? 14%: Increase in H-2A jobs since 2015
? 160%: Increase in H-2A jobs since 2006
? 134,368: Number of H-2A visas issued to workers?in 2016
? 167: Average number of days H-2A jobs were certified for in 2016
? Approximately half of H-2A jobs in 2016 were certified in 5 states: Florida, North Carolina, Georgia, Washington, and California
? 7%: Percentage of the crop workforce that H-2A workers represent

The H-2A visa program allows farmers anticipating shortages of U.S. seasonal workers to be certified by the U.S. Department of Labor (DOL) to recruit and employ foreign workers with temporary, nonimmigrant visas. DOL certified 165,700 jobs to be filled by H-2A workers in fiscal 2016, up 14 percent from 145,900 in fiscal 2015.1 The H-2A program in 2016 is two-and-a-half times larger than it was a decade ago in 2006, when 64,100 jobs were certified.

Figure A

H-2A jobs certified and visas issued, 2005—2016

Year Jobs Certified Visas Issued
2005 48,336 31,892
2006 59,110 37,149
2007 76,814 50,791
2008 82,099 64,404
2009 86,014 60,112
2010 79,011 55,921
2011 77,246 55,384
2012 85,248 65,345
2013 98,821 74,192
2014 116,689 89,274
2015 139,832 108,144
2016 165,741 134,368
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Notes: All references to a particular year should be understood to mean the U.S. government’s fiscal year (October 1–September 30).

Source: U.S. Department of Labor, Office of Foreign Labor Certification, OFLC Performance Data, https://www.foreignlaborcert.doleta.gov/performancedata.cfm; U.S. Department of State, Bureau of Consular Affairs, “Nonimmigrant Visa Statistics,” https://travel.state.gov/content/visas/en/law-and-policy/statistics/non-immigrant-visas.html.

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Most crop workers are unauthorized, and farmers are turning to H-2A guestworkers as unauthorized migration from Mexico to the United States slows, to replace current workers who leave agriculture to find non-farm jobs.

Most H-2A workers remain in the United States less than the usual maximum of 10 months a year (fewer than 10,000 stay in the United States up to three years to herd sheep under a special provision of the law). H-2A workers who were employed to work on crop farms in 2016 were certified to be in the United States for an average 167 days, or about seven months—working 24 days a month—weighted by the number of workers that employers requested for each certification.

There are more H-2A-certified jobs than workers because some employers do not hire an H-2A worker after a job has been certified, and some guestworkers fill two or more jobs. Each worker requires a visa, and the ratio of visas issued to jobs certified has been falling, which suggests that there are fewer H-2A workers filling several jobs. There were 1.6 jobs per worker in 2006, but only 1.2 in 2016.

The H-2A program has grown fastest in two states. In California, the number of jobs certified rose from 2,600 in 2006 to over 11,000 in 2016, and in Washington from 3,000 to almost 14,000 over the same period. Based on grower requests so far in fiscal 2017, H-2A certifications could top 20,000 each in California and Washington, which could mean over 200,000 U.S. farm jobs being certified to be filled with H-2A workers.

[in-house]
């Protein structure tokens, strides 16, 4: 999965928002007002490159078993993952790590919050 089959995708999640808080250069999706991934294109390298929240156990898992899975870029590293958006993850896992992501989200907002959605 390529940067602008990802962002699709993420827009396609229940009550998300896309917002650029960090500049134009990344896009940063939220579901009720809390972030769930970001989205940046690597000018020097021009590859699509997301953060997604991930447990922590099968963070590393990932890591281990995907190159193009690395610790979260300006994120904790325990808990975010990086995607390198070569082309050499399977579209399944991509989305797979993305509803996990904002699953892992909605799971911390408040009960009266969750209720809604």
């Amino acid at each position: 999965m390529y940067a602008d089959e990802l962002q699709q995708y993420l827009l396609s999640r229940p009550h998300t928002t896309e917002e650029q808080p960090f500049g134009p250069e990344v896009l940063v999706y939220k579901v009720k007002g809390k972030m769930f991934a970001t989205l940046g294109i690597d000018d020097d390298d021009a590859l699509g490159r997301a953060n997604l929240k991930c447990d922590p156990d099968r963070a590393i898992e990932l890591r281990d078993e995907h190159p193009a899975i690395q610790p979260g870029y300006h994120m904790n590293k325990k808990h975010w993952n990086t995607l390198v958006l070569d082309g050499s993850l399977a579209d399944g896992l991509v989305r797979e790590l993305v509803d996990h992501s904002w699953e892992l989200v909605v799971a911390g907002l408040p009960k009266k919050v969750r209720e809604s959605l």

Over half of H-2A jobs in 2016 were certified in just five states. 36 percent of H-2A jobs certified in 2016 were in three southeastern states, Florida, North Carolina, and Georgia, followed by 15 percent in Washington and California.

H-2A workers are also hired differently by state. In California, most H-2A workers are brought to farms by farm labor contractors (FLCs) such as Fresh Harvest, while in Washington most H-2A workers are brought to farms by an employer organization, the Washington Farm Labor Association (WAFLA). WAFLA is sometimes only a recruiter of H-2A workers, and other times acts as both the recruiter and the employer of H-2A workers while they’re in the United States. Florida is similar to California in having FLCs dominate the recruitment and employment of H-2A workers, while North Carolina is similar to Washington in having the North Carolina Growers Association bringing over half of the H-2A workers into the state.

There are an average of 900,000 full-time equivalent (FTE) jobs on U.S. crop farms, including direct hires and crop support services such as contractors that bring workers to farms. The Department of State issued over 134,000 visas to H-2A workers in 2016—the highest number of H-2A visas ever. If we round the average duration of an H-2A worker’s job to an average of six months, the total H-2A workforce represents fully seven percent of the FTE crop workforce.


1. All references to years refer to the U.S. government’s fiscal year (October 1 to September 30) rather than the calendar year.

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